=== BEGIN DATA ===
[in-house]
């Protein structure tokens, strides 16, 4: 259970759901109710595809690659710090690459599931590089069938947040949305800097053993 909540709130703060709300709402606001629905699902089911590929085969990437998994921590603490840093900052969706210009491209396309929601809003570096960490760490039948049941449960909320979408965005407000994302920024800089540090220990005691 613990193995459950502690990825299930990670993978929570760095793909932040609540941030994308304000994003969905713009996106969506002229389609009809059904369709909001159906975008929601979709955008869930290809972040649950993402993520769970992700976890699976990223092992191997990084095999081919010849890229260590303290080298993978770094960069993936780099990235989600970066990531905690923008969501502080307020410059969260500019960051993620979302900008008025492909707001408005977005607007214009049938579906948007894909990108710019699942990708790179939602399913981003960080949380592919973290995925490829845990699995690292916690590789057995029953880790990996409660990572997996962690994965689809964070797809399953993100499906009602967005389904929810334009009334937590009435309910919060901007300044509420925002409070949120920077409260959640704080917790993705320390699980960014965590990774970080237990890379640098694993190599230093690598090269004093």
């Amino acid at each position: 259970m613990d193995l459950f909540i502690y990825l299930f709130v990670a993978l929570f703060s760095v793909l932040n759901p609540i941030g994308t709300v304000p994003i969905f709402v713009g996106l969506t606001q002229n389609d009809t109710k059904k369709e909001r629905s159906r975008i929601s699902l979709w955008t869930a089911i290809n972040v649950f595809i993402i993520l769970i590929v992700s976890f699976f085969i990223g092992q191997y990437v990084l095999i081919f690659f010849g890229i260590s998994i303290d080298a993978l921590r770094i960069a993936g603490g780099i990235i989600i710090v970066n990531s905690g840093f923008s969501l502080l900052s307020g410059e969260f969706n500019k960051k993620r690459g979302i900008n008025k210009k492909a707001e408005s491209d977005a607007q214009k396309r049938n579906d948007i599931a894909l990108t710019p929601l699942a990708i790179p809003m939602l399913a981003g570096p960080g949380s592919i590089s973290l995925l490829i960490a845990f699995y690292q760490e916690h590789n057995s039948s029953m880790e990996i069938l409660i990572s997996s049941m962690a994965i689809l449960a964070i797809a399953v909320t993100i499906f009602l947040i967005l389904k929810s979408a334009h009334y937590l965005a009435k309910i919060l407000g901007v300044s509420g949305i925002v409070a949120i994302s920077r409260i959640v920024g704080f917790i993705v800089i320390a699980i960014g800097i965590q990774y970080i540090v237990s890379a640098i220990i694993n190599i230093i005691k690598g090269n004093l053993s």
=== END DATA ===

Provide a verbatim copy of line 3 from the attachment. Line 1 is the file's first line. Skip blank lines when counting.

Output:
């Amino acid at each position: 259970m613990d193995l459950f909540i502690y990825l299930f709130v990670a993978l929570f703060s760095v793909l932040n759901p609540i941030g994308t709300v304000p994003i969905f709402v713009g996106l969506t606001q002229n389609d009809t109710k059904k369709e909001r629905s159906r975008i929601s699902l979709w955008t869930a089911i290809n972040v649950f595809i993402i993520l769970i590929v992700s976890f699976f085969i990223g092992q191997y990437v990084l095999i081919f690659f010849g890229i260590s998994i303290d080298a993978l921590r770094i960069a993936g603490g780099i990235i989600i710090v970066n990531s905690g840093f923008s969501l502080l900052s307020g410059e969260f969706n500019k960051k993620r690459g979302i900008n008025k210009k492909a707001e408005s491209d977005a607007q214009k396309r049938n579906d948007i599931a894909l990108t710019p929601l699942a990708i790179p809003m939602l399913a981003g570096p960080g949380s592919i590089s973290l995925l490829i960490a845990f699995y690292q760490e916690h590789n057995s039948s029953m880790e990996i069938l409660i990572s997996s049941m962690a994965i689809l449960a964070i797809a399953v909320t993100i499906f009602l947040i967005l389904k929810s979408a334009h009334y937590l965005a009435k309910i919060l407000g901007v300044s509420g949305i925002v409070a949120i994302s920077r409260i959640v920024g704080f917790i993705v800089i320390a699980i960014g800097i965590q990774y970080i540090v237990s890379a640098i220990i694993n190599i230093i005691k690598g090269n004093l053993s």